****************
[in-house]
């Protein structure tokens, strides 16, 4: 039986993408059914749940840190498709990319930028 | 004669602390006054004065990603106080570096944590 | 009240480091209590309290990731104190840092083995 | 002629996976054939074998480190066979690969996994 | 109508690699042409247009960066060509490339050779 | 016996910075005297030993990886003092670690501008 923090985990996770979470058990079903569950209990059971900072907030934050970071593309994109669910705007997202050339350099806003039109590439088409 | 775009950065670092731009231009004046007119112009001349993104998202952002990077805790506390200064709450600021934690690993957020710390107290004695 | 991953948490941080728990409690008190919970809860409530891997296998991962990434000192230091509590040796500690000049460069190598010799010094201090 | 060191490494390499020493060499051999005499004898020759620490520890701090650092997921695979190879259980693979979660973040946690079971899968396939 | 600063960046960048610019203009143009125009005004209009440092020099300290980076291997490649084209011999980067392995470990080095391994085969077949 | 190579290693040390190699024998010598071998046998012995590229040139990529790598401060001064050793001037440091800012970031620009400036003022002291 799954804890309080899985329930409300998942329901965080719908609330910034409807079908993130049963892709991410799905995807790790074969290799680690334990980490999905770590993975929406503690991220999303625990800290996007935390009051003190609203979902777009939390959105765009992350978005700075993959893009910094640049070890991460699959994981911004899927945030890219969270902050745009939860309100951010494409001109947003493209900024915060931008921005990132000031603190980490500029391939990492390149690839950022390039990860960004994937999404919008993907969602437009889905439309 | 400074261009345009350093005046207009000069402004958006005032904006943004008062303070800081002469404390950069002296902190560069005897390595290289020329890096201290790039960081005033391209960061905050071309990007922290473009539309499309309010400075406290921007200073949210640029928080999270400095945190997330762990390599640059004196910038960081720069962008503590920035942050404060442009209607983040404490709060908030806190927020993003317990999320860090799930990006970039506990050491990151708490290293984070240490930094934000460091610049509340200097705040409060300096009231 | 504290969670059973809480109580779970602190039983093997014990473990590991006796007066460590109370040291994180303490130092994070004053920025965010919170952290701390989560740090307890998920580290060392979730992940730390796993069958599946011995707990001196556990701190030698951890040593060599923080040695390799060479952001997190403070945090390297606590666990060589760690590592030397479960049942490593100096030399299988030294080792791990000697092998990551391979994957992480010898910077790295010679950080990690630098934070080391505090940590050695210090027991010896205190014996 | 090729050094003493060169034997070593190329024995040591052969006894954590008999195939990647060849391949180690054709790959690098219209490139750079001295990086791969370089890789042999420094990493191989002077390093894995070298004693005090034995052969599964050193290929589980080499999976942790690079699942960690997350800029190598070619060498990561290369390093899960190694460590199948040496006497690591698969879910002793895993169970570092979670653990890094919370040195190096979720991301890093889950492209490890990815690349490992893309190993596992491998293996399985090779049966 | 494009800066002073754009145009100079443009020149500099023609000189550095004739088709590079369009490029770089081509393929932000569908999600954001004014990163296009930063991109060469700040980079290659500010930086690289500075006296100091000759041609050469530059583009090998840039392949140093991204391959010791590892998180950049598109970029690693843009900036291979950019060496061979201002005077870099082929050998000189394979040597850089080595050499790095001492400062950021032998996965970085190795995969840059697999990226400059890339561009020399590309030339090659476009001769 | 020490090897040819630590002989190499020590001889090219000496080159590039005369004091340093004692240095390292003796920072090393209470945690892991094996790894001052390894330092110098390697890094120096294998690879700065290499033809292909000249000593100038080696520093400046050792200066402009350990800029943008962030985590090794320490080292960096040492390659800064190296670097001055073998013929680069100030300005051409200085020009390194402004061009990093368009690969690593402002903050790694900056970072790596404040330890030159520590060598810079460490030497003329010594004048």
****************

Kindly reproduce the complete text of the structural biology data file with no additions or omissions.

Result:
[in-house]
């Protein structure tokens, strides 16, 4: 039986993408059914749940840190498709990319930028 | 004669602390006054004065990603106080570096944590 | 009240480091209590309290990731104190840092083995 | 002629996976054939074998480190066979690969996994 | 109508690699042409247009960066060509490339050779 | 016996910075005297030993990886003092670690501008 923090985990996770979470058990079903569950209990059971900072907030934050970071593309994109669910705007997202050339350099806003039109590439088409 | 775009950065670092731009231009004046007119112009001349993104998202952002990077805790506390200064709450600021934690690993957020710390107290004695 | 991953948490941080728990409690008190919970809860409530891997296998991962990434000192230091509590040796500690000049460069190598010799010094201090 | 060191490494390499020493060499051999005499004898020759620490520890701090650092997921695979190879259980693979979660973040946690079971899968396939 | 600063960046960048610019203009143009125009005004209009440092020099300290980076291997490649084209011999980067392995470990080095391994085969077949 | 190579290693040390190699024998010598071998046998012995590229040139990529790598401060001064050793001037440091800012970031620009400036003022002291 799954804890309080899985329930409300998942329901965080719908609330910034409807079908993130049963892709991410799905995807790790074969290799680690334990980490999905770590993975929406503690991220999303625990800290996007935390009051003190609203979902777009939390959105765009992350978005700075993959893009910094640049070890991460699959994981911004899927945030890219969270902050745009939860309100951010494409001109947003493209900024915060931008921005990132000031603190980490500029391939990492390149690839950022390039990860960004994937999404919008993907969602437009889905439309 | 400074261009345009350093005046207009000069402004958006005032904006943004008062303070800081002469404390950069002296902190560069005897390595290289020329890096201290790039960081005033391209960061905050071309990007922290473009539309499309309010400075406290921007200073949210640029928080999270400095945190997330762990390599640059004196910038960081720069962008503590920035942050404060442009209607983040404490709060908030806190927020993003317990999320860090799930990006970039506990050491990151708490290293984070240490930094934000460091610049509340200097705040409060300096009231 | 504290969670059973809480109580779970602190039983093997014990473990590991006796007066460590109370040291994180303490130092994070004053920025965010919170952290701390989560740090307890998920580290060392979730992940730390796993069958599946011995707990001196556990701190030698951890040593060599923080040695390799060479952001997190403070945090390297606590666990060589760690590592030397479960049942490593100096030399299988030294080792791990000697092998990551391979994957992480010898910077790295010679950080990690630098934070080391505090940590050695210090027991010896205190014996 | 090729050094003493060169034997070593190329024995040591052969006894954590008999195939990647060849391949180690054709790959690098219209490139750079001295990086791969370089890789042999420094990493191989002077390093894995070298004693005090034995052969599964050193290929589980080499999976942790690079699942960690997350800029190598070619060498990561290369390093899960190694460590199948040496006497690591698969879910002793895993169970570092979670653990890094919370040195190096979720991301890093889950492209490890990815690349490992893309190993596992491998293996399985090779049966 | 494009800066002073754009145009100079443009020149500099023609000189550095004739088709590079369009490029770089081509393929932000569908999600954001004014990163296009930063991109060469700040980079290659500010930086690289500075006296100091000759041609050469530059583009090998840039392949140093991204391959010791590892998180950049598109970029690693843009900036291979950019060496061979201002005077870099082929050998000189394979040597850089080595050499790095001492400062950021032998996965970085190795995969840059697999990226400059890339561009020399590309030339090659476009001769 | 020490090897040819630590002989190499020590001889090219000496080159590039005369004091340093004692240095390292003796920072090393209470945690892991094996790894001052390894330092110098390697890094120096294998690879700065290499033809292909000249000593100038080696520093400046050792200066402009350990800029943008962030985590090794320490080292960096040492390659800064190296670097001055073998013929680069100030300005051409200085020009390194402004061009990093368009690969690593402002903050790694900056970072790596404040330890030159520590060598810079460490030497003329010594004048």